pathTokens match {
 case List("post") => ("post", "index")
 case List("search") => ("search", "index")
 case List() => ("home", "index")
} match {
 case (controller, action) => loadController(http, controller, action)
 case _ => null
}

I wanted contiguous match. but got compile error. :(

(pathTokens match {
 case List("post") => ("post", "index")
 case List("search") => ("search", "index")
 case List() => ("home", "index")
}) match {
 case (controller, action) => loadController(http, controller, action)
 case _ => null
}

When I wrapped first match with parenparenthesis, it worked ok. Why I need parenthesis here ?

up vote 10 down vote accepted

Unfortunately, that's how the Scala syntax is defined. Please have a look at the specification:
http://www.scala-lang.org/docu/files/ScalaReference.pdf

There you will find the following definition (p. 153, shortened for clarity):

Expr1 ::= PostfixExpr 'match' '{' CaseClauses '}'

If you dig into PostfixExpr you will eventually find SimpleExpr1 which contains the following definition:

SimpleExpr1 ::= '(' [Exprs [',']] ')'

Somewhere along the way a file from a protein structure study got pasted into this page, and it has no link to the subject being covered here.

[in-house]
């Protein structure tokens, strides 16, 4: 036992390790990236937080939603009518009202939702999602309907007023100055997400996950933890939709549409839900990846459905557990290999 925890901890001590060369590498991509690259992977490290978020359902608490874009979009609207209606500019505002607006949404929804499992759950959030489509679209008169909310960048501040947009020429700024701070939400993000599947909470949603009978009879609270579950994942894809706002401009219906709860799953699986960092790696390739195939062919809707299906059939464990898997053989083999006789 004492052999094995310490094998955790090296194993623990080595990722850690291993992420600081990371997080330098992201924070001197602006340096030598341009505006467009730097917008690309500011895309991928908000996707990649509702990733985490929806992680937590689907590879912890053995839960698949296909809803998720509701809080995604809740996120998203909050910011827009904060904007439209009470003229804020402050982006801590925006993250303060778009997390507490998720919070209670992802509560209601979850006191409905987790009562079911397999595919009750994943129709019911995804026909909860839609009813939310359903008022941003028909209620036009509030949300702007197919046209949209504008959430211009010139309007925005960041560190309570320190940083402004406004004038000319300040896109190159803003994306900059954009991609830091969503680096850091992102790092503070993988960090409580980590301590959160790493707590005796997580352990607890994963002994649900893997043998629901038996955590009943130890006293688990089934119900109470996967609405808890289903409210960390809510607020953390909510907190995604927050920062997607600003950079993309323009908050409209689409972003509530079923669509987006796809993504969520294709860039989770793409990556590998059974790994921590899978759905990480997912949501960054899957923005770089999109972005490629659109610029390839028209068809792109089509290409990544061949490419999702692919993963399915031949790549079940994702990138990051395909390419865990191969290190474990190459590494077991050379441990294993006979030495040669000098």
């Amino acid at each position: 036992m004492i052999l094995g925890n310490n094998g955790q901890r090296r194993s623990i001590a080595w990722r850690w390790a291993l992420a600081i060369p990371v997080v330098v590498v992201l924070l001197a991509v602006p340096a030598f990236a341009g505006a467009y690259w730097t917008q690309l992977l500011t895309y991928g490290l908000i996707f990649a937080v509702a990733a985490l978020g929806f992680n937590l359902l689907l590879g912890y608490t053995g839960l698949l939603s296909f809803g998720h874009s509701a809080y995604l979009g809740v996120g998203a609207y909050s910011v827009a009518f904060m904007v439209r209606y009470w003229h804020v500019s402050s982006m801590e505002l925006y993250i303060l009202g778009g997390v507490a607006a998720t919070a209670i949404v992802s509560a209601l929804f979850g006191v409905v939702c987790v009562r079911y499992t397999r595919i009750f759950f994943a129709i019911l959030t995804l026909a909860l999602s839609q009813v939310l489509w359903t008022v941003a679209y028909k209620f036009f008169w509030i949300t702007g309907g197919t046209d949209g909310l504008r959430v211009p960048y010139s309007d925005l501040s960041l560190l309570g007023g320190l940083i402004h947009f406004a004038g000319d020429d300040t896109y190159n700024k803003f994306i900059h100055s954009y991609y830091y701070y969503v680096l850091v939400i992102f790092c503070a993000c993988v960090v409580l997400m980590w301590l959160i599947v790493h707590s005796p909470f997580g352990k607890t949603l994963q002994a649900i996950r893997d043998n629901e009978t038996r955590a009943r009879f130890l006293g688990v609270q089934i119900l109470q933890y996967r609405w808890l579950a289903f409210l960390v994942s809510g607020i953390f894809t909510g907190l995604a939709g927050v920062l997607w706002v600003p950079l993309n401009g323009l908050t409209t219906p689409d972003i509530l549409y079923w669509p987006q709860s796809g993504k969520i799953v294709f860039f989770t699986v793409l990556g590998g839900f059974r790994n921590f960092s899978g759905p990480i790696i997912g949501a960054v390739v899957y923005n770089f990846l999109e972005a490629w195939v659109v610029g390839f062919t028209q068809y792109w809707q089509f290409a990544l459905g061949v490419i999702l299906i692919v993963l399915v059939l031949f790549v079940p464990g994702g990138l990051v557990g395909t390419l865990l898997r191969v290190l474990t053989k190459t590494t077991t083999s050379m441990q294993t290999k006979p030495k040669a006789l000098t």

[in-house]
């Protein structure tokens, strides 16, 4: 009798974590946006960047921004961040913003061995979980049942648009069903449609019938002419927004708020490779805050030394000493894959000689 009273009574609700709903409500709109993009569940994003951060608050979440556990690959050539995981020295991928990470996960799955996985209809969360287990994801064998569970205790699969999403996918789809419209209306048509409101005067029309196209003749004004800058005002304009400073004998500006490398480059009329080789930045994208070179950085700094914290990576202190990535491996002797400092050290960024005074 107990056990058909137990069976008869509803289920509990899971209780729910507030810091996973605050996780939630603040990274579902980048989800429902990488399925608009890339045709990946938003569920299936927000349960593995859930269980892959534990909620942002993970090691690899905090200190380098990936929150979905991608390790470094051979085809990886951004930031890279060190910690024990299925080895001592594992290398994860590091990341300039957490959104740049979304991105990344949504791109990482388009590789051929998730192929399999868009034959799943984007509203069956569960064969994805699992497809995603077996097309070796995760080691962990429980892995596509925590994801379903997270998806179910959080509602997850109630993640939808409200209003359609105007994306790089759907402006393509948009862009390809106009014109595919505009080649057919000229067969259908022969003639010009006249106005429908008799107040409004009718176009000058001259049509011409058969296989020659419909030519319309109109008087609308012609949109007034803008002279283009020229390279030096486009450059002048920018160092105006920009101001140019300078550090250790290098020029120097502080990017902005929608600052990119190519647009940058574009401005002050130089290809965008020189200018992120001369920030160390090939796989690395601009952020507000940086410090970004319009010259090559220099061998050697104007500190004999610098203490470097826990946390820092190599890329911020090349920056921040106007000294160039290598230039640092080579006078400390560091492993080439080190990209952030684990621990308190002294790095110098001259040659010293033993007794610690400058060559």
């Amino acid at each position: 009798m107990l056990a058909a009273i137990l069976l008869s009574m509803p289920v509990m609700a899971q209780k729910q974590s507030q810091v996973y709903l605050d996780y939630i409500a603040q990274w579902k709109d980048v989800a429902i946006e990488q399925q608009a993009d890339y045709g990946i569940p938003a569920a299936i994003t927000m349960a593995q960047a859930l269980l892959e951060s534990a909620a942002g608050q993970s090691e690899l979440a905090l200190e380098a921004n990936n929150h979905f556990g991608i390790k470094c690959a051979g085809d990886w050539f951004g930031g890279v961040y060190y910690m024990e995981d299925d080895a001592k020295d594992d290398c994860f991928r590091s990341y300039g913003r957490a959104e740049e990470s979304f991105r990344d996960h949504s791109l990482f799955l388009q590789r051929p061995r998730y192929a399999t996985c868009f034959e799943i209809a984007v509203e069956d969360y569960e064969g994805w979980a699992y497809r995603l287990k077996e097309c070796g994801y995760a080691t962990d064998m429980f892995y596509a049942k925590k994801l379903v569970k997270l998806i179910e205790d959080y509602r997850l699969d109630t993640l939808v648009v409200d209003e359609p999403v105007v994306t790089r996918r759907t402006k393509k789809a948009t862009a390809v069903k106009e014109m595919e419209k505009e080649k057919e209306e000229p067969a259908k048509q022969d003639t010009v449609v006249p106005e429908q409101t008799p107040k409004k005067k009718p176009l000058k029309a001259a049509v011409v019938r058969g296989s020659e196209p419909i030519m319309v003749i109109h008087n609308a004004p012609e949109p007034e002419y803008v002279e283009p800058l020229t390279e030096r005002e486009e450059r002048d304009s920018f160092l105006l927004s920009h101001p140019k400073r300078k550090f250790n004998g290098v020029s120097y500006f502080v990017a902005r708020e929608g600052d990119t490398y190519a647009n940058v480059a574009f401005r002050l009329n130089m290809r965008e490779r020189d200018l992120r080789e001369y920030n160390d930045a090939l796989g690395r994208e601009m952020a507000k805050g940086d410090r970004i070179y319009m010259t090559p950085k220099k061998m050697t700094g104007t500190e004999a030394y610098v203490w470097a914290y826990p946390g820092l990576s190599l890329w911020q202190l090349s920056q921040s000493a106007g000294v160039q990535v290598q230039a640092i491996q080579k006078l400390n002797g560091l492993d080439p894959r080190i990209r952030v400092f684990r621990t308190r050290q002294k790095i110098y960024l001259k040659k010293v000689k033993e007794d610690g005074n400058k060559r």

Exprs ::= Expr {',' Expr}

That means that SimpleExpr1 (and thus PostfixExpr) can only contain other expressions (like 'x match y') when they are wrapped in parentheses.

  • Thank you for helpful comment. – drypot Apr 10 '10 at 7:47

Not what you want, but you can do stuff like this:

val f1 = (_: List[String]) match {
 case List("post") => ("post", "index")
 case List("search") => ("search", "index")
 case List() => ("home", "index")
}

val f2 = (_: (String, String)) match {
 case (controller, action) => loadController(http, controller, action)
}

(f1 andThen f2)(pathTokens)
  • Looks good. Thank you. :) – drypot Apr 12 '10 at 21:26

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